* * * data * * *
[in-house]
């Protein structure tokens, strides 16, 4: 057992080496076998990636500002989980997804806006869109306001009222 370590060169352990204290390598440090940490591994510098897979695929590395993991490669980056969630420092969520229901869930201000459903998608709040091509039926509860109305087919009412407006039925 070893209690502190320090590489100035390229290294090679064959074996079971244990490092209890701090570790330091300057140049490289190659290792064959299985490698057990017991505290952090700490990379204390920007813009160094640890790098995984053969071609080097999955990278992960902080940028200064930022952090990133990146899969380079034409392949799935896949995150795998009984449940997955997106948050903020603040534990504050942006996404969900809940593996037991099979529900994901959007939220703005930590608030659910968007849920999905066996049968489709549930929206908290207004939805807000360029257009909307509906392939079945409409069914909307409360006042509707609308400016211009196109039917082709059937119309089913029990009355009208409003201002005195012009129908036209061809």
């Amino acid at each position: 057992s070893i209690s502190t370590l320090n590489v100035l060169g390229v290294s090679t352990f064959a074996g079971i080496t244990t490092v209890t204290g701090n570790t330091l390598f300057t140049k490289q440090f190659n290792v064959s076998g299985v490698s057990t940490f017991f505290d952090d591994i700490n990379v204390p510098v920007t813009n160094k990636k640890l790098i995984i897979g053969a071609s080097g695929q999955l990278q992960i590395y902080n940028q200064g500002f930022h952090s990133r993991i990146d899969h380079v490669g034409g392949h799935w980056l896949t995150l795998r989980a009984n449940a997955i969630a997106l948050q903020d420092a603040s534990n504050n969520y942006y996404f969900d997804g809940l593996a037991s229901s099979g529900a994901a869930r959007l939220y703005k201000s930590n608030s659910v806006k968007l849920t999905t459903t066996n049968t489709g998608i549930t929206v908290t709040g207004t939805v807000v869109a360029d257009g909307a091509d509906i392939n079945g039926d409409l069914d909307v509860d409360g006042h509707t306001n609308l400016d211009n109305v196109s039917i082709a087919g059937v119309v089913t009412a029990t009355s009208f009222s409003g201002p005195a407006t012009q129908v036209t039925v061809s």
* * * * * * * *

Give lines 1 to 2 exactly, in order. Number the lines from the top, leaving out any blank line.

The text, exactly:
[in-house]
């Protein structure tokens, strides 16, 4: 057992080496076998990636500002989980997804806006869109306001009222 370590060169352990204290390598440090940490591994510098897979695929590395993991490669980056969630420092969520229901869930201000459903998608709040091509039926509860109305087919009412407006039925 070893209690502190320090590489100035390229290294090679064959074996079971244990490092209890701090570790330091300057140049490289190659290792064959299985490698057990017991505290952090700490990379204390920007813009160094640890790098995984053969071609080097999955990278992960902080940028200064930022952090990133990146899969380079034409392949799935896949995150795998009984449940997955997106948050903020603040534990504050942006996404969900809940593996037991099979529900994901959007939220703005930590608030659910968007849920999905066996049968489709549930929206908290207004939805807000360029257009909307509906392939079945409409069914909307409360006042509707609308400016211009196109039917082709059937119309089913029990009355009208409003201002005195012009129908036209061809």